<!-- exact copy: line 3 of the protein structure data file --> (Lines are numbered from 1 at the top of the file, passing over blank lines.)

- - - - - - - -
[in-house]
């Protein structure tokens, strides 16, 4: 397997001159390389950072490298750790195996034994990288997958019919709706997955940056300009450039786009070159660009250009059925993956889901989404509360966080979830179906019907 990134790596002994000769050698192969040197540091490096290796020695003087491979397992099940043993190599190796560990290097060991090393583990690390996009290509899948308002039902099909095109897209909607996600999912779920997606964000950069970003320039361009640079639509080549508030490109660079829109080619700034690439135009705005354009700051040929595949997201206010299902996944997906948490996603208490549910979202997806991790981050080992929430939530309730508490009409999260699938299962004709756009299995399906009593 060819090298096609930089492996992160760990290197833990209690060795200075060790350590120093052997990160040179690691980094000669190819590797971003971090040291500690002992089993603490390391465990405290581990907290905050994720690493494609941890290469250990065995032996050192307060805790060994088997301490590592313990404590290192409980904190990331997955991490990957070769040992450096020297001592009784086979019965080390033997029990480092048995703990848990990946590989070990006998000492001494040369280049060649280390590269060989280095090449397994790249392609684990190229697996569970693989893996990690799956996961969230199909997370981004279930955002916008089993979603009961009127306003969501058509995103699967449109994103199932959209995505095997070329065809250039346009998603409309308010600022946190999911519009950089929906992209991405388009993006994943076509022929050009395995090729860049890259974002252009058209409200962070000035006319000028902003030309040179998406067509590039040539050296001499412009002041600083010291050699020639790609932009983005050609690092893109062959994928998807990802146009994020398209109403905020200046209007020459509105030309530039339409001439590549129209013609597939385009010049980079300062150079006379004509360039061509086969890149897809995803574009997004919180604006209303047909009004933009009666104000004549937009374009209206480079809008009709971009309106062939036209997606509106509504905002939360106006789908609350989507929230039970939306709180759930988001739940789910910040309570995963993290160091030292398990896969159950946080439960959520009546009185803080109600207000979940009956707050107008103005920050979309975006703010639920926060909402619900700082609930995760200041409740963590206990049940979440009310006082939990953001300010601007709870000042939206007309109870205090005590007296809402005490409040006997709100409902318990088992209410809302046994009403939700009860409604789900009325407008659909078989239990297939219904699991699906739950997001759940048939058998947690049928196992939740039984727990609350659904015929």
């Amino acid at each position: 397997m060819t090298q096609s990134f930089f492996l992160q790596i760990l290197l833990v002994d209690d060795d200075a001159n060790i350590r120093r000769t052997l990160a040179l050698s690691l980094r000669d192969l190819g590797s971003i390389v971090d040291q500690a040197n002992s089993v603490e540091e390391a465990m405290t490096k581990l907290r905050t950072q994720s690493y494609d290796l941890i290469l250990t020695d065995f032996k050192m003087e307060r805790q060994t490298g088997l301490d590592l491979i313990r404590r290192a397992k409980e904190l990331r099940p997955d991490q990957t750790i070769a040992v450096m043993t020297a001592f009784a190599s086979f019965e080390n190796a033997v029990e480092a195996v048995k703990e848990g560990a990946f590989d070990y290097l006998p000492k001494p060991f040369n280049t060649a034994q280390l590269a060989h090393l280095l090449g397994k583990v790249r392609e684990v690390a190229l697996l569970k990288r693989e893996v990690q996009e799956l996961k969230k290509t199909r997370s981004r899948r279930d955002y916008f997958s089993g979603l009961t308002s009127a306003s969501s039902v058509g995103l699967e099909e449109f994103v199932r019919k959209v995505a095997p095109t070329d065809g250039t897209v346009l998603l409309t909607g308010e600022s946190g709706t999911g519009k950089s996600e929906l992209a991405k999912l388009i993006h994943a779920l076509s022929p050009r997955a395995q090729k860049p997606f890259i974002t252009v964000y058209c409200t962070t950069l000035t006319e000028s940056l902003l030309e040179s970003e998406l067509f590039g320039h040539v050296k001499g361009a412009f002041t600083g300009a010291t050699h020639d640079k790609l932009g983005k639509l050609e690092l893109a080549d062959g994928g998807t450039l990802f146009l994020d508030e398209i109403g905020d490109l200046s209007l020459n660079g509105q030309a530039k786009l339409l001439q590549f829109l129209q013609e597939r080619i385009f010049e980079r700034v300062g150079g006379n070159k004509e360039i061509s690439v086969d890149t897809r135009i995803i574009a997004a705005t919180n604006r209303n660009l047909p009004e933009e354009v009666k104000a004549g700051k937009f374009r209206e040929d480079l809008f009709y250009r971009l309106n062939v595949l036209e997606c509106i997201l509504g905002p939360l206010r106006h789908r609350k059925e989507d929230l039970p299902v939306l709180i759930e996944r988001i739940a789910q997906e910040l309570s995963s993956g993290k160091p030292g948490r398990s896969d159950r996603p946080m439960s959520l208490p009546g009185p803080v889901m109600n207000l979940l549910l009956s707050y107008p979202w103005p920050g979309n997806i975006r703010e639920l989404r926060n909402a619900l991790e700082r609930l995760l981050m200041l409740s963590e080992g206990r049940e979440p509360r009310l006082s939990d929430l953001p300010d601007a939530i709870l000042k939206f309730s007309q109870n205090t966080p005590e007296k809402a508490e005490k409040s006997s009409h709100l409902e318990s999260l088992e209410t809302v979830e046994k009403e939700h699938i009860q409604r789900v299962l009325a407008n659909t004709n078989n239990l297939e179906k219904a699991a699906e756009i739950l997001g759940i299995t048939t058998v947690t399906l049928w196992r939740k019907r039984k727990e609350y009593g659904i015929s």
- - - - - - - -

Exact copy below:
């Amino acid at each position: 397997m060819t090298q096609s990134f930089f492996l992160q790596i760990l290197l833990v002994d209690d060795d200075a001159n060790i350590r120093r000769t052997l990160a040179l050698s690691l980094r000669d192969l190819g590797s971003i390389v971090d040291q500690a040197n002992s089993v603490e540091e390391a465990m405290t490096k581990l907290r905050t950072q994720s690493y494609d290796l941890i290469l250990t020695d065995f032996k050192m003087e307060r805790q060994t490298g088997l301490d590592l491979i313990r404590r290192a397992k409980e904190l990331r099940p997955d991490q990957t750790i070769a040992v450096m043993t020297a001592f009784a190599s086979f019965e080390n190796a033997v029990e480092a195996v048995k703990e848990g560990a990946f590989d070990y290097l006998p000492k001494p060991f040369n280049t060649a034994q280390l590269a060989h090393l280095l090449g397994k583990v790249r392609e684990v690390a190229l697996l569970k990288r693989e893996v990690q996009e799956l996961k969230k290509t199909r997370s981004r899948r279930d955002y916008f997958s089993g979603l009961t308002s009127a306003s969501s039902v058509g995103l699967e099909e449109f994103v199932r019919k959209v995505a095997p095109t070329d065809g250039t897209v346009l998603l409309t909607g308010e600022s946190g709706t999911g519009k950089s996600e929906l992209a991405k999912l388009i993006h994943a779920l076509s022929p050009r997955a395995q090729k860049p997606f890259i974002t252009v964000y058209c409200t962070t950069l000035t006319e000028s940056l902003l030309e040179s970003e998406l067509f590039g320039h040539v050296k001499g361009a412009f002041t600083g300009a010291t050699h020639d640079k790609l932009g983005k639509l050609e690092l893109a080549d062959g994928g998807t450039l990802f146009l994020d508030e398209i109403g905020d490109l200046s209007l020459n660079g509105q030309a530039k786009l339409l001439q590549f829109l129209q013609e597939r080619i385009f010049e980079r700034v300062g150079g006379n070159k004509e360039i061509s690439v086969d890149t897809r135009i995803i574009a997004a705005t919180n604006r209303n660009l047909p009004e933009e354009v009666k104000a004549g700051k937009f374009r209206e040929d480079l809008f009709y250009r971009l309106n062939v595949l036209e997606c509106i997201l509504g905002p939360l206010r106006h789908r609350k059925e989507d929230l039970p299902v939306l709180i759930e996944r988001i739940a789910q997906e910040l309570s995963s993956g993290k160091p030292g948490r398990s896969d159950r996603p946080m439960s959520l208490p009546g009185p803080v889901m109600n207000l979940l549910l009956s707050y107008p979202w103005p920050g979309n997806i975006r703010e639920l989404r926060n909402a619900l991790e700082r609930l995760l981050m200041l409740s963590e080992g206990r049940e979440p509360r009310l006082s939990d929430l953001p300010d601007a939530i709870l000042k939206f309730s007309q109870n205090t966080p005590e007296k809402a508490e005490k409040s006997s009409h709100l409902e318990s999260l088992e209410t809302v979830e046994k009403e939700h699938i009860q409604r789900v299962l009325a407008n659909t004709n078989n239990l297939e179906k219904a699991a699906e756009i739950l997001g759940i299995t048939t058998v947690t399906l049928w196992r939740k019907r039984k727990e609350y009593g659904i015929s």